It's a recurring theme for most emcees who fancy themselves as being simultaneously lyrical and commercially viable to have that one song that serves as a balancing act between both sides. For K.O, it's "Mission Statement". Released as the first single for the then-upcoming solo debut album Skhanda Republic, it built on the reputation he was etching for himself as a serious lyricist whose commercial capability didn't impede on that side of him, but could instead co-exist and give him some form of an advantage. As the title purports, he lays bare his mission in the game, accompanying the catchy hook with his signature melodic rhymes that are laden with punchlines, wordplay, various flows and witty one-liners. It's on the second verse where he soars with impressive diction, rapping, "My business etiquette alone is enticing the corporates, I can close the deal over the phone and it might be enormous, I'm on Skype with the bosses, galvanizing endorsements…". "Mission Statement" has gone on to become a regular thematic feature in K.O's discography, as a series, with the release of a sequel called "MS2" on SR2. Story has it, "MS3" is on the way.
06. K.O “No Fear Freestyle” (second verse) (2014)
If K.O had shown glimpses of his lyrical aptitude prior to "No Fear Freestyle", now he was shining, showing the full breadth of his pen. This was akin to Lil Wayne's "A Milli" in that it was a relentless lyrical exercise delivered with such dexterity that it was almost unbelievable that this was the same "pretty boy" who was, for a longtime only held up for being the Beyoncé of Teargas. He repurposes the well-known South African chant - popular in political songs and sport war cries, "Siyabesaba na? (Hhayi asibasabi!)", in the hook, which helps in making the song relatable, coupled with the kasi references he makes in the verses. A mark of a genius, usually, is performing complex tasks yet making them look easy, and K.O does this on this joint, rapping lines like, "Istayela basithatha kimi, mangabe unekwali, skimi, sokulanda kini, gwala ndini, njengo garden-boy sizokusebenzela ejaridini…"
05. DJ Vigilante “God’s Will” (featuring K.O and AKA) (2013)
At this point, K.O was gearing to release his debut solo album and wanting to stamp his authority as a formidable solo performer who could rap really well. He was steadily building a reputation as someone who could handle hooks outside of his work with Teargas and equally deliver scene-stealing verses on features. It would also prove to be the start of a fruitful partnership with AKA who was also at his most prolific. K.O's pen is audacious, he is assertive in his presentation and his diction continues to reveal an astute emcee who is smart enough to not be caught up in his own intelligence. He knows that a song like this will be huge and so he takes the opportunity to touch on various subjects; himself, faith, life, the industry and ambition, among other things. He does all this without sacrificing some of his most trusted tools in his tool-box; wordplay, punchlines and entendres, rapping, "From rags to riches, that's my itinerary, cashflow so perfect, heavy current, see (currency) I even got your hoes surfing, I'm busy googling myself, you know, soul searching, if money talks Nelson Mandela is my spokesperson…"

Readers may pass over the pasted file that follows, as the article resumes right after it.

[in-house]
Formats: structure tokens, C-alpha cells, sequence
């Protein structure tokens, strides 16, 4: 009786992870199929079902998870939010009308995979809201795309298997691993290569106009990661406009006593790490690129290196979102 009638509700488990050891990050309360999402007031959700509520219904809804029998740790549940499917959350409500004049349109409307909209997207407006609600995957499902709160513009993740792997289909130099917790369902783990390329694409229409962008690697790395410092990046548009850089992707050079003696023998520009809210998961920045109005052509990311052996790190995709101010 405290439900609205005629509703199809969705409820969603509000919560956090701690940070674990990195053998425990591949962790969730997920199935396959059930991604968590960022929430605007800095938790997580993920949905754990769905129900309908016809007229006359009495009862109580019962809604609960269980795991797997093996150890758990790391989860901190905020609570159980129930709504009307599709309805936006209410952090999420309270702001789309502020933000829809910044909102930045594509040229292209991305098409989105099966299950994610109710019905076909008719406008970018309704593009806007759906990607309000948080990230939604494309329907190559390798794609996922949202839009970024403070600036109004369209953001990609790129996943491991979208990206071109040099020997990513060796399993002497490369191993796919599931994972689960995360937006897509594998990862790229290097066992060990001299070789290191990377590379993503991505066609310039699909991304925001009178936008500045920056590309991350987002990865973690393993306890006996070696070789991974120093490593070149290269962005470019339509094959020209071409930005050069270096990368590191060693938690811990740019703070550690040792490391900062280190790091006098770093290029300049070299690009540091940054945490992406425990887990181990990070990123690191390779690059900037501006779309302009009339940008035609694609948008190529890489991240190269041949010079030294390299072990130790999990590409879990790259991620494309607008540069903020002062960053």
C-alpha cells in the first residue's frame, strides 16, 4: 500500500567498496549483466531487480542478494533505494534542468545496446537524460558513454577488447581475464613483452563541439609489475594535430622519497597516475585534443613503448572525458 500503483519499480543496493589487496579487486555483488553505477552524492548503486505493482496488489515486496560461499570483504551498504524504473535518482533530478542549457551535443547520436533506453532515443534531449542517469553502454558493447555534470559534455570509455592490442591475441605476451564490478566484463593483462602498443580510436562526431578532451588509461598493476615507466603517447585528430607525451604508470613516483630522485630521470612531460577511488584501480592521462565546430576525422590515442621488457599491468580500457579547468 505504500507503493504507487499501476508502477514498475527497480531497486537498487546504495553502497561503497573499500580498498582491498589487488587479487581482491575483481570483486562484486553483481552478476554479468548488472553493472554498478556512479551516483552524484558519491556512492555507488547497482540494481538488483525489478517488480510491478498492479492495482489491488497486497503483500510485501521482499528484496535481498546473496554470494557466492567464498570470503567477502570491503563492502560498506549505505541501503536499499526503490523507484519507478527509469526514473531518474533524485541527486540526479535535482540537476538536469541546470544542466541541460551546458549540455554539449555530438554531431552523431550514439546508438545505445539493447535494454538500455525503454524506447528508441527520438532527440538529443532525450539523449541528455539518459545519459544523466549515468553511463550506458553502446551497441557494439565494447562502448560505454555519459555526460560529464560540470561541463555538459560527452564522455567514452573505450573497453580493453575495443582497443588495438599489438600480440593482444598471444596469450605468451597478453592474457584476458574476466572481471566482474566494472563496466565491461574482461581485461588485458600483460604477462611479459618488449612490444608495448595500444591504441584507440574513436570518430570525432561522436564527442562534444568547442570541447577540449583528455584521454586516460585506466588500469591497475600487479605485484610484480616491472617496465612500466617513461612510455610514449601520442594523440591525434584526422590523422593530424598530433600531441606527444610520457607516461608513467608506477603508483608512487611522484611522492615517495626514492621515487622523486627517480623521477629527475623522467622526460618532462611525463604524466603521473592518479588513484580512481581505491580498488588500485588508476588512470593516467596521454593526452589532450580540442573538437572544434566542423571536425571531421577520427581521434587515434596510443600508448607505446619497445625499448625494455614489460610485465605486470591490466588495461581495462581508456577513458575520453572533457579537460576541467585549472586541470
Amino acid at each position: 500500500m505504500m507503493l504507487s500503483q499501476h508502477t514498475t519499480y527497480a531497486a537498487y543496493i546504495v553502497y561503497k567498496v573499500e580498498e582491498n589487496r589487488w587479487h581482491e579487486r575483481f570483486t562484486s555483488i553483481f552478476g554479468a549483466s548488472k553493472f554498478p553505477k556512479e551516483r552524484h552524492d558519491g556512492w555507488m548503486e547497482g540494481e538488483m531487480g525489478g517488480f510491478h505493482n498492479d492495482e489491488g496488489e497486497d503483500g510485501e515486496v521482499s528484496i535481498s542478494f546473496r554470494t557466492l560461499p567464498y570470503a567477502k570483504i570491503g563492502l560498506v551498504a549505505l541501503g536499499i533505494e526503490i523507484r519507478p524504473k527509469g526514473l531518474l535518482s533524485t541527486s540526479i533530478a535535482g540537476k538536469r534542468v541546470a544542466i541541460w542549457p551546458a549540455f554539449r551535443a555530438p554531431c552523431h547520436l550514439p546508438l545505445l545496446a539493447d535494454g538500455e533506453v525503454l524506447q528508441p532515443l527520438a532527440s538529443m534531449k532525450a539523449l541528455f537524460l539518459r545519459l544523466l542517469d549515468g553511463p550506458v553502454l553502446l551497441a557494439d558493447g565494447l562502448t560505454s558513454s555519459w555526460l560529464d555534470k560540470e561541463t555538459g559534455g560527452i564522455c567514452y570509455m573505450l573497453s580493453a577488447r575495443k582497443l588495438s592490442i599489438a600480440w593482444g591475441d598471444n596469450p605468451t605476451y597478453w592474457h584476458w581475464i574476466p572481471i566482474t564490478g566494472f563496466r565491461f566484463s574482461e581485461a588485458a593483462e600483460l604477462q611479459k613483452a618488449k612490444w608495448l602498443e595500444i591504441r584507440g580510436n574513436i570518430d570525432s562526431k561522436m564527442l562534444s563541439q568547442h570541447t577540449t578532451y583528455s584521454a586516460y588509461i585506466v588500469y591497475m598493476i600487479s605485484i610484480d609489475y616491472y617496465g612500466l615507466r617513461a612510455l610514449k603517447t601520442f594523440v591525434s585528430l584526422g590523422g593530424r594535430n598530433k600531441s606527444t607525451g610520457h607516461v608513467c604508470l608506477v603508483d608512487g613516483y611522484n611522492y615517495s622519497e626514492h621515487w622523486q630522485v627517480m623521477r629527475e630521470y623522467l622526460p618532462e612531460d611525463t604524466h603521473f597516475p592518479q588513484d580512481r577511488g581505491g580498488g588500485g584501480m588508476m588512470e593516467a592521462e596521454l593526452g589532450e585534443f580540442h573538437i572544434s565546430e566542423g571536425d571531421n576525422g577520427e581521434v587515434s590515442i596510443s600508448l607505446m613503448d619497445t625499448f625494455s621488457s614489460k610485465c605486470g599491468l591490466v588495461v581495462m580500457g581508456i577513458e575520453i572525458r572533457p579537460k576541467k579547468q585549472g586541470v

04. K.O “Son Of A Gun” (second verse) (2014)
There are moments when a rapper just gets in their bag, just to get in their bag. Those kinds of verses where the rapper primarily just wants to impress themselves, first and foremost. I suspect that the second verse of "Son Of A Gun" is such a verse for K.O. He is clearly having a blast carrying the pattern from start to end, getting in an insanely hard pocket and maintaining the rhythm. The thing about K.O is that he is incredibly believable, so when he gets in his tough guy persona, one can tell that he is about what he's saying. In this verse, he dares anyone who's got the balls to come at him, to do exactly that; come at him. He reveals that he's ten toes down, ready for anything lyrically and physically. He phonetically manipulates words, stringing them in a way that maintains his rhyme pocket, while internally rhyming and keeping the momentum. "Buka um' ufun' ukuy'sus' uy'suse, mtshana, kuzoshuba uyisuth' induku, ntwana, kushunq' intuthu uzokuts', uthatha ama-chance, eh mfan'am' awuthath' ukuz'khuphul…" He essentially rhymes whole sentences.